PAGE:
The One Thing Everyone Should Do Now to Improve Program M&E
November 9, 2014 Editor 0
There is a simple solution that is useful throughout the project cycle, takes 10 minutes to set up, is used by millions of organizations worldwide but seldom used in development. What could it be?
Citizens and clients have valuable feedback they want to provide that can help improve the success of programs. However, systems are seldom in place to take their feedback on their own terms. Instead clients need to wait for a field agent to show up at their doorstep with a clipboard to ask their opinion, which may only happen once a year. This lack of feedback deprives development organizations of valuable insights and leaves all of the power for feedback with the organization and not the client.
The Feedback Phone Number
For years governments and private sector companies ranging from New York City to Washington, DC, or Best Buy to Delta Airlines have used 311 or 1-800 number feedback lines to hear from users about what is and isn’t working.
This technology enables clients to connect with organizations on their own time and terms without ever leaving their own home. The feedback line can be automated, have a real person to respond, or some combination of the two. The line gives clients an opportunity to share what they feel is or isn’t working and can include key questions the organizations are interested in.
“1-800-4-Development” in Action
There is a massive uptake of mobile phones in many countries. We now have software and companies that can set up a toll-free number for automated feedback collection in under an hour. Every business, government, and civil society organization serving developing markets should have its own “1-800” feedback line.
Here are a few examples of organizations doing just that:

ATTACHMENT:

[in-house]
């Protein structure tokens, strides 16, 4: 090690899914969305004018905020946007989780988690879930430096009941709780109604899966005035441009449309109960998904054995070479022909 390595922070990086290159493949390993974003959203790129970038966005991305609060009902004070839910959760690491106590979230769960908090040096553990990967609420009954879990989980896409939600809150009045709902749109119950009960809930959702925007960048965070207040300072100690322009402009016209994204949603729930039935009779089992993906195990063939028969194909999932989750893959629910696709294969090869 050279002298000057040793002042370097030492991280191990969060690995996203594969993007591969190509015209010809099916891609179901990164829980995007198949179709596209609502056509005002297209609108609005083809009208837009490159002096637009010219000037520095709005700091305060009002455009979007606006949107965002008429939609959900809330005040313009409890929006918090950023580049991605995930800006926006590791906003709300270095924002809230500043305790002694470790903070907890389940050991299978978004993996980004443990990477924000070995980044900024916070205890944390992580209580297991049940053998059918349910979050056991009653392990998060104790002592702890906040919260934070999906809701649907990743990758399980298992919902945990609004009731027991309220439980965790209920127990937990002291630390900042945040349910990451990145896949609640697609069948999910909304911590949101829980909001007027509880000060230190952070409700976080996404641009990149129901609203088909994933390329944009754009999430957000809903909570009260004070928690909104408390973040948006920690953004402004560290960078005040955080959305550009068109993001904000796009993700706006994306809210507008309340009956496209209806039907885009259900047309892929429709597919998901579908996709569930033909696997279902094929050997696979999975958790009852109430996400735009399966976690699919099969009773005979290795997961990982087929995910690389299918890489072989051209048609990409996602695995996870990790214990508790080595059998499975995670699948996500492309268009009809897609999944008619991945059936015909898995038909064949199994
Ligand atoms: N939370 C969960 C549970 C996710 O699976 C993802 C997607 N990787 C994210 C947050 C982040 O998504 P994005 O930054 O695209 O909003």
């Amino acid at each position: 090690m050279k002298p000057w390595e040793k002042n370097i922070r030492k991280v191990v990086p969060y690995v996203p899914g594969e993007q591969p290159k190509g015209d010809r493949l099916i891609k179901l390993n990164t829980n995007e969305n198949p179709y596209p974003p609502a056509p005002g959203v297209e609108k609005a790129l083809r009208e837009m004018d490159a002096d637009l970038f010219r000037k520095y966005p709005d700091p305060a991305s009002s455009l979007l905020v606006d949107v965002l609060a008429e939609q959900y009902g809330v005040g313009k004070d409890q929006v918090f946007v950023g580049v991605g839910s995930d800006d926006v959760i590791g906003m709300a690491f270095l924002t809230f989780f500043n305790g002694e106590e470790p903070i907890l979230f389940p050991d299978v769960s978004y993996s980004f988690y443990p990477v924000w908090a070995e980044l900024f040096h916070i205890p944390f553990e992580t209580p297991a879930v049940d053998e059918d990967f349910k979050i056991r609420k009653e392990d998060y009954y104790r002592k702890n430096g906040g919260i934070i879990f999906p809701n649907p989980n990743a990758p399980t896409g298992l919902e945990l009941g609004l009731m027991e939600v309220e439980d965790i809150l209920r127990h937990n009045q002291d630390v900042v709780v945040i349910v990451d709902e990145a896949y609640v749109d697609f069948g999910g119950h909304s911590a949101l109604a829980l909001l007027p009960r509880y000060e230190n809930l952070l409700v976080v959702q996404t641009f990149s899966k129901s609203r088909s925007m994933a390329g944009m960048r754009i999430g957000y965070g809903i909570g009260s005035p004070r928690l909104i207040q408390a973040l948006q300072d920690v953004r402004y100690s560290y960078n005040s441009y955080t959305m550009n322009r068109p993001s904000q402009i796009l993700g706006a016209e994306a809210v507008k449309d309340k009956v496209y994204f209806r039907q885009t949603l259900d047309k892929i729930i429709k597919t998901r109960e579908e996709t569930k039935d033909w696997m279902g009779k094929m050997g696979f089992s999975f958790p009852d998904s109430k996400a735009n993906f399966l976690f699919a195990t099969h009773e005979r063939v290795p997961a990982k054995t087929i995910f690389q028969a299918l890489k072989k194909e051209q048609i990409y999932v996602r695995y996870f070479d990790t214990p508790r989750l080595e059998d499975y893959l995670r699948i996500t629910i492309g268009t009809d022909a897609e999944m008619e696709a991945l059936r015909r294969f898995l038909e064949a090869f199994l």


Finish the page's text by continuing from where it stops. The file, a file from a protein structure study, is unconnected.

- Real-time Feedback:The African Women’s Lawyer Association (AWLA) is improving the quality of the judiciary in Ghana. Citizens engaging with the courts often have complaints but it is hard for them to lodge them. Across 15 districts in Ghana, AWLA has partnered with VOTO to launch a call-in line for citizens to report a complaint about the judiciary. The call-in line is receiving 50 calls a week and AWLA has created a complaint function that is in charge of responding to the specific complaints and then identifying trends and feeding those into program design and implementation priorities.
- Customer Support:A clean stove company puts a toll-free number on the product for customers to call-in to register their product and to seek support. The call-in line reduces delivery times for replacement parts.
- Product Improvement: With an automated call-in line, we have seen social enterprises find an 80/20 rule with 80% of support inquires being related to only 20% of the support issues – enabling the product operations team to focus limited resources on fixing the product problems that frustrate the most users.
- Expanding Participation:Impassion Afghanistan has set-up a dedicated phone number for female journalists to call-in to report stories of peace and progress from their communities with the results crowd-sourced to international media outlets.Farm Radio International provides a call-in line during their agriculture radio programs for farmers to respond to polls and to provide input on the show.
All these examples enable the organizations to be responsive to individual user needs and get valuable input to improve the design of their current and future programs.
More Than Just a Phone Number
While setting up and promoting the call in line is quick and straightforward responding to the requests is not. For callers’ voices to be heard an organization must invest resources into taking action on the feedback. The simple version of this is to have a person in charge of reviewing feedback and personally calling or dispatching field staff to resolve the issues raised.
If users call in with feedback and no action is taken they may lose trust in the mechanism and organization, but when feedback is heard and acted upon their trust deepens and their willingness to provide feedback in the future is strengthened. Research in government 311 systems shows that respondents who see action taken based on their feedback are 25% more likely to participate in further feedback.
Whether reporting a water-well isn’t working, providing feedback on an elected official, or getting support for a clean stove – there should be a number for that.
This post was written by Levi Goertz and Kevin Schuster of VOTO Mobile, who presented this point at M&E Tech DC
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